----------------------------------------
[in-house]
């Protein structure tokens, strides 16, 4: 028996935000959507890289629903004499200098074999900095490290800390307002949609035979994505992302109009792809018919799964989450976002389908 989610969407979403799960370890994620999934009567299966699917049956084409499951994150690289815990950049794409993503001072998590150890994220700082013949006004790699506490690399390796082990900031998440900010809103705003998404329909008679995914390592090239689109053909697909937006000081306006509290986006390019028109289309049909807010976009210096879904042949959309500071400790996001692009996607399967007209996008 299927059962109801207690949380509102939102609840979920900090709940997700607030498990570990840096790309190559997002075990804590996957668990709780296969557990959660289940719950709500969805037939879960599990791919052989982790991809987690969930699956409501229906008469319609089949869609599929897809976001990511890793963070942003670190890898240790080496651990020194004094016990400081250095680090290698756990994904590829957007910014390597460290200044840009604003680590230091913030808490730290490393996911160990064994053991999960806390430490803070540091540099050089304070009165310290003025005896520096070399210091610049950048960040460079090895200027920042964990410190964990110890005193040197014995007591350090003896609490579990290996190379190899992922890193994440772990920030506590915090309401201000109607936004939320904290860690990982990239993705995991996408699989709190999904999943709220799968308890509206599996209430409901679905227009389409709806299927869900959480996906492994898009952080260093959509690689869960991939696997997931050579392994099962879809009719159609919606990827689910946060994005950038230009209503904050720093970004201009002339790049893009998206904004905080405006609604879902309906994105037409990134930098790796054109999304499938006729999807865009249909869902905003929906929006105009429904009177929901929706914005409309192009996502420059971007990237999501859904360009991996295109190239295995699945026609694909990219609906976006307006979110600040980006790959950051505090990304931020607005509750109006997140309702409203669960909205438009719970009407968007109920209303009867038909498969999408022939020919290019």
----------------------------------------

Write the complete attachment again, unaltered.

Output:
[in-house]
């Protein structure tokens, strides 16, 4: 028996935000959507890289629903004499200098074999900095490290800390307002949609035979994505992302109009792809018919799964989450976002389908 989610969407979403799960370890994620999934009567299966699917049956084409499951994150690289815990950049794409993503001072998590150890994220700082013949006004790699506490690399390796082990900031998440900010809103705003998404329909008679995914390592090239689109053909697909937006000081306006509290986006390019028109289309049909807010976009210096879904042949959309500071400790996001692009996607399967007209996008 299927059962109801207690949380509102939102609840979920900090709940997700607030498990570990840096790309190559997002075990804590996957668990709780296969557990959660289940719950709500969805037939879960599990791919052989982790991809987690969930699956409501229906008469319609089949869609599929897809976001990511890793963070942003670190890898240790080496651990020194004094016990400081250095680090290698756990994904590829957007910014390597460290200044840009604003680590230091913030808490730290490393996911160990064994053991999960806390430490803070540091540099050089304070009165310290003025005896520096070399210091610049950048960040460079090895200027920042964990410190964990110890005193040197014995007591350090003896609490579990290996190379190899992922890193994440772990920030506590915090309401201000109607936004939320904290860690990982990239993705995991996408699989709190999904999943709220799968308890509206599996209430409901679905227009389409709806299927869900959480996906492994898009952080260093959509690689869960991939696997997931050579392994099962879809009719159609919606990827689910946060994005950038230009209503904050720093970004201009002339790049893009998206904004905080405006609604879902309906994105037409990134930098790796054109999304499938006729999807865009249909869902905003929906929006105009429904009177929901929706914005409309192009996502420059971007990237999501859904360009991996295109190239295995699945026609694909990219609906976006307006979110600040980006790959950051505090990304931020607005509750109006997140309702409203669960909205438009719970009407968007109920209303009867038909498969999408022939020919290019």